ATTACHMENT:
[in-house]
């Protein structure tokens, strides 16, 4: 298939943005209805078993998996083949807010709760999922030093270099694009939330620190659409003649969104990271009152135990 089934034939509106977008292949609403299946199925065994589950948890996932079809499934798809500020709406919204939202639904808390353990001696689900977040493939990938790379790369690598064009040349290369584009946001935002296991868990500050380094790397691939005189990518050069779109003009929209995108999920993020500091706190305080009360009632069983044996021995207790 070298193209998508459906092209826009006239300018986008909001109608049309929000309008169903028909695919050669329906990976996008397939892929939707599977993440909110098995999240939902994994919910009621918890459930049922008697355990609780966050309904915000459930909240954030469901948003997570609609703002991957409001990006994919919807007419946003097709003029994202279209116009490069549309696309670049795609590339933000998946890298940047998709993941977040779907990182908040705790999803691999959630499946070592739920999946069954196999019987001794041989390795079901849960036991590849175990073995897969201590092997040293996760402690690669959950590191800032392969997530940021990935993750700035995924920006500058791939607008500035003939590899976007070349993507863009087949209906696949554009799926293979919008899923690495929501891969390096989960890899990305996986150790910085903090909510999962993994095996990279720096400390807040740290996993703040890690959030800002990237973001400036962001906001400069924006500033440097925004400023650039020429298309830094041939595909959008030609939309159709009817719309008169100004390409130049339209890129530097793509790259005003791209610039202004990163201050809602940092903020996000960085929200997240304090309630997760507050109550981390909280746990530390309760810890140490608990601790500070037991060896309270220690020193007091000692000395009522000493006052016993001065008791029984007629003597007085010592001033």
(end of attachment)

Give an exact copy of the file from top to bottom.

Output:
[in-house]
């Protein structure tokens, strides 16, 4: 298939943005209805078993998996083949807010709760999922030093270099694009939330620190659409003649969104990271009152135990 089934034939509106977008292949609403299946199925065994589950948890996932079809499934798809500020709406919204939202639904808390353990001696689900977040493939990938790379790369690598064009040349290369584009946001935002296991868990500050380094790397691939005189990518050069779109003009929209995108999920993020500091706190305080009360009632069983044996021995207790 070298193209998508459906092209826009006239300018986008909001109608049309929000309008169903028909695919050669329906990976996008397939892929939707599977993440909110098995999240939902994994919910009621918890459930049922008697355990609780966050309904915000459930909240954030469901948003997570609609703002991957409001990006994919919807007419946003097709003029994202279209116009490069549309696309670049795609590339933000998946890298940047998709993941977040779907990182908040705790999803691999959630499946070592739920999946069954196999019987001794041989390795079901849960036991590849175990073995897969201590092997040293996760402690690669959950590191800032392969997530940021990935993750700035995924920006500058791939607008500035003939590899976007070349993507863009087949209906696949554009799926293979919008899923690495929501891969390096989960890899990305996986150790910085903090909510999962993994095996990279720096400390807040740290996993703040890690959030800002990237973001400036962001906001400069924006500033440097925004400023650039020429298309830094041939595909959008030609939309159709009817719309008169100004390409130049339209890129530097793509790259005003791209610039202004990163201050809602940092903020996000960085929200997240304090309630997760507050109550981390909280746990530390309760810890140490608990601790500070037991060896309270220690020193007091000692000395009522000493006052016993001065008791029984007629003597007085010592001033």